Shelley Joyce is the anchor of CBC Kamloops’ morning radio program, “Daybreak”. Yesterday she prerecorded a short interview with me about a presentation I’ll give to commemorate Remembrance Day. The talk will be held at:
- The downtown Kamloops Library, Wednesday November 8th , 7:00 pm
I told Ms.Joyce that from 1939 until 1945, my father served as a private in the BC Engineering Corps of the Royal Canadian Armed Forces. He was only 19 years old when he signed up, and just before he shipped out, his father gave him the address of a first cousin, Gisèle – If Dad ever found himself in Amsterdam, Granddad wanted him to visit her.
In 1945, my father did indeed end up in Amsterdam – his division was among those that participated in the liberation of the Netherlands – and he could hardly wait to join in the victory celebrations. But first, he wanted to honor his father’s request. When he got leave, he and his friend made their way to her home, a small apartment on the Herengracht. Coincidentally this is the same canal street where my grandfather was born. What Dad found there dampened every bit of enthusiasm for partying.
During occupation by the Nazi forces, Gisèle hid her Jewish friends. They survived, but on the day Dad met them, before food distribution was reestablished, he figured none of them weighed more than 80 pounds. All plans for his celebration were cancelled – Dad and his friend returned to their base, got food and fuel and returned to Gisèle’s home as quickly as they could.
Almost six decades later in 2003, my sister and I travelled to Amsterdam and met Gisèle – she was 91 years old and still living in the same building. She showed my sister and me where she’d hidden her friends during the raids (in the dumbwaiter) and she told us about the hardship and fear they endured. She jumped over to one of the front windows, and said she’d looked out from there and seen Dad. She added that the provisions he and his friend brought to her and her friends, had saved their lives.
In memory of my father and to honor her, I wrote my book, CIRCLES. Reflecting on their lives, I am impressed by how both of them went on to live happy, full lives – and in the case of Gisèle – a famous one. She was a painter and a writer. She lived a 100 year-long life of curiosity and joy.
Her bravery was officially recognized by three countries. Initially Gisèle came to the attention of the German government. She received the Bundesverdienstkreuz, the federal cross awarded to people of great valor.. The second citation bestowed on Gisèle was that of Righteous Among Nations. This honor is the highest tribute a non-Jewish person can be given by Israel. Gisèle’s third honor, Ridder in de Orde van Oranje-Nassau — “Knight of the Order of Orange-Nassau,” pleased her immensely – it is presented to Dutch citizens who deserve appreciation and recognition from society for special service to the country.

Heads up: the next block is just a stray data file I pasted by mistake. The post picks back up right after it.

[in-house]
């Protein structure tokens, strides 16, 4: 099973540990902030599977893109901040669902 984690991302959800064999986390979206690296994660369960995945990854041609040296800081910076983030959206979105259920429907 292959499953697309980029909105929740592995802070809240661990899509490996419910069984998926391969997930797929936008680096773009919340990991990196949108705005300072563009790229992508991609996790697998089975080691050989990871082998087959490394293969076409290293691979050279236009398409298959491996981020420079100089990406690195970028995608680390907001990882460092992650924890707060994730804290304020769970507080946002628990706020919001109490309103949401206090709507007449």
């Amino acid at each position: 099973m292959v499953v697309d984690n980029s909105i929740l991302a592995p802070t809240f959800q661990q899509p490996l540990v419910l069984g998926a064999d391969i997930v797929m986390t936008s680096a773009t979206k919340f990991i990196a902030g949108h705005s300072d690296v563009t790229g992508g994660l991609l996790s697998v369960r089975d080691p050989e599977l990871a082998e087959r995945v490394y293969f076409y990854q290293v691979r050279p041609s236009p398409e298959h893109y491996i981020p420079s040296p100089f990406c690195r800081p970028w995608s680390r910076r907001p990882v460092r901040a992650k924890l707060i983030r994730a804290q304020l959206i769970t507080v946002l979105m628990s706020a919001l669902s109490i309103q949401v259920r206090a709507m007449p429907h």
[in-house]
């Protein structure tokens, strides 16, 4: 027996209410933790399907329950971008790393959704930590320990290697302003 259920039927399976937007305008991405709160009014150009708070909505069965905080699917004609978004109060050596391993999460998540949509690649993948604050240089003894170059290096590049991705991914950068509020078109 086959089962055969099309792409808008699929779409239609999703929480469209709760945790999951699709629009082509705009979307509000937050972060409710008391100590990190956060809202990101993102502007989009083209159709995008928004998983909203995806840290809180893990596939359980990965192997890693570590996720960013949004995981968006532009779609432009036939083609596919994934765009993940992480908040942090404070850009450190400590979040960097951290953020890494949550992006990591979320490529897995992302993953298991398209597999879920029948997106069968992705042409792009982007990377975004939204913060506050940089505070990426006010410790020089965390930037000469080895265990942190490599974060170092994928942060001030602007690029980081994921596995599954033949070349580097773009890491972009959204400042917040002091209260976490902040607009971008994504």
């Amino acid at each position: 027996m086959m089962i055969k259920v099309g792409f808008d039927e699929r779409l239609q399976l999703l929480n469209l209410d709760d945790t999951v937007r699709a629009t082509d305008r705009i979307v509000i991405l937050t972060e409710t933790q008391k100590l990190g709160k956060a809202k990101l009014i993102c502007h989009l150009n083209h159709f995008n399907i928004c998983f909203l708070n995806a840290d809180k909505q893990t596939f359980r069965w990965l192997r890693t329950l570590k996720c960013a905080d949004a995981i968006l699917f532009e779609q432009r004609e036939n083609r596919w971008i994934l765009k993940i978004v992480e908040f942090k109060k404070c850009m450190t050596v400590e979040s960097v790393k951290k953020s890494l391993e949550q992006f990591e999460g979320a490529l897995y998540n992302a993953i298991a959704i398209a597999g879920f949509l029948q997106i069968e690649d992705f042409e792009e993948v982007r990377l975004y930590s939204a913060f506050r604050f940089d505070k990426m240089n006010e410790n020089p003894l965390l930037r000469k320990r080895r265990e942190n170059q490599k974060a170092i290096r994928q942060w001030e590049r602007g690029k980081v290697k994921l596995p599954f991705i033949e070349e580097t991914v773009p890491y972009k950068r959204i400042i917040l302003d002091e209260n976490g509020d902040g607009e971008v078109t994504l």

With characteristic humility and generosity, my father said his award was life itself. He added that Mom and us eight children filled him with all the joy and recognition he wanted.
I look forward to Wednesday and the opportunity to share the story of my dad and his Dutch cousin. I hope those who come to the Library will also bring photos or other mementoes of their loved ones who served Canada. I would like them to tell their stories too.
I am not sure if my interview will air today (Tuesday Nov. 7) or tomorrow (Wedneday Nov. 8) but you can listen live to ”Daybreak” with Shelley Joyce at this link: http://www.cbc.ca/listen/shows/daybreak-kamloops
And to end today’s post, I will reprint one of the most iconic of all poems written about war. Those who attended elementary school in Canada, no doubt memorized it – and perhaps still remember it – as I do.
In Flanders Fields
In Flanders fields the poppies blow
Between the crosses, row on row,
That mark our place; and in the sky
The larks, still bravely singing, fly
Scarce heard amid the guns below.
We are the Dead. Short days ago
We lived, felt dawn, saw sunset glow,
Loved and were loved, and now we lie
In Flanders fields.
Take up our quarrel with the foe:
To you from failing hands we throw
The torch; be yours to hold it high.
If ye break faith with us who die
We shall not sleep, though poppies grow
In Flanders fields.
– by John McCrae, May 1915